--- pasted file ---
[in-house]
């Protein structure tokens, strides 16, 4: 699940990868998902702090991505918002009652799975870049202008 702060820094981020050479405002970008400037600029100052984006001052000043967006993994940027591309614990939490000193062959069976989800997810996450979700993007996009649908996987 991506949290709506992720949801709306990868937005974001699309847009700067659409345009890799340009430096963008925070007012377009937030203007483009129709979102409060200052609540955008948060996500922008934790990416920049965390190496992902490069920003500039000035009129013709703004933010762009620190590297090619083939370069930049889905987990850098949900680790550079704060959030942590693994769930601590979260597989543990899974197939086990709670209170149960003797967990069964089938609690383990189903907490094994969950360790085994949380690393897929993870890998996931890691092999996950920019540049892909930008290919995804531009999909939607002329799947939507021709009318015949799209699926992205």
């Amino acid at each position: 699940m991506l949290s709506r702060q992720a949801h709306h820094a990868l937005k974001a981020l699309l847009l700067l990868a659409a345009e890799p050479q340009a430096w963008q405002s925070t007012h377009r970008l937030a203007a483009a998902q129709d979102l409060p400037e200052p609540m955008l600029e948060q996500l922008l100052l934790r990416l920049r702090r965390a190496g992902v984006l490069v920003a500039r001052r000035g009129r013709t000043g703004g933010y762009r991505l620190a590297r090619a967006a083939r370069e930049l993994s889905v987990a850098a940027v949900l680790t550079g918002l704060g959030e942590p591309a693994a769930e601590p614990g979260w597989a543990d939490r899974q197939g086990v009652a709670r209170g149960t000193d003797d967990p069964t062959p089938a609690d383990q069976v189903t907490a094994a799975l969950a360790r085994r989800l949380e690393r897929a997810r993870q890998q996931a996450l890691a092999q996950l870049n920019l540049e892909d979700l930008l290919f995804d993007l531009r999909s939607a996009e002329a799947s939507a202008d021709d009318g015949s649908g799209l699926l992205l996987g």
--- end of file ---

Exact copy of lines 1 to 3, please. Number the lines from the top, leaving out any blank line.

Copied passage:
[in-house]
């Protein structure tokens, strides 16, 4: 699940990868998902702090991505918002009652799975870049202008 702060820094981020050479405002970008400037600029100052984006001052000043967006993994940027591309614990939490000193062959069976989800997810996450979700993007996009649908996987 991506949290709506992720949801709306990868937005974001699309847009700067659409345009890799340009430096963008925070007012377009937030203007483009129709979102409060200052609540955008948060996500922008934790990416920049965390190496992902490069920003500039000035009129013709703004933010762009620190590297090619083939370069930049889905987990850098949900680790550079704060959030942590693994769930601590979260597989543990899974197939086990709670209170149960003797967990069964089938609690383990189903907490094994969950360790085994949380690393897929993870890998996931890691092999996950920019540049892909930008290919995804531009999909939607002329799947939507021709009318015949799209699926992205």
């Amino acid at each position: 699940m991506l949290s709506r702060q992720a949801h709306h820094a990868l937005k974001a981020l699309l847009l700067l990868a659409a345009e890799p050479q340009a430096w963008q405002s925070t007012h377009r970008l937030a203007a483009a998902q129709d979102l409060p400037e200052p609540m955008l600029e948060q996500l922008l100052l934790r990416l920049r702090r965390a190496g992902v984006l490069v920003a500039r001052r000035g009129r013709t000043g703004g933010y762009r991505l620190a590297r090619a967006a083939r370069e930049l993994s889905v987990a850098a940027v949900l680790t550079g918002l704060g959030e942590p591309a693994a769930e601590p614990g979260w597989a543990d939490r899974q197939g086990v009652a709670r209170g149960t000193d003797d967990p069964t062959p089938a609690d383990q069976v189903t907490a094994a799975l969950a360790r085994r989800l949380e690393r897929a997810r993870q890998q996931a996450l890691a092999q996950l870049n920019l540049e892909d979700l930008l290919f995804d993007l531009r999909s939607a996009e002329a799947s939507a202008d021709d009318g015949s649908g799209l699926l992205l996987g």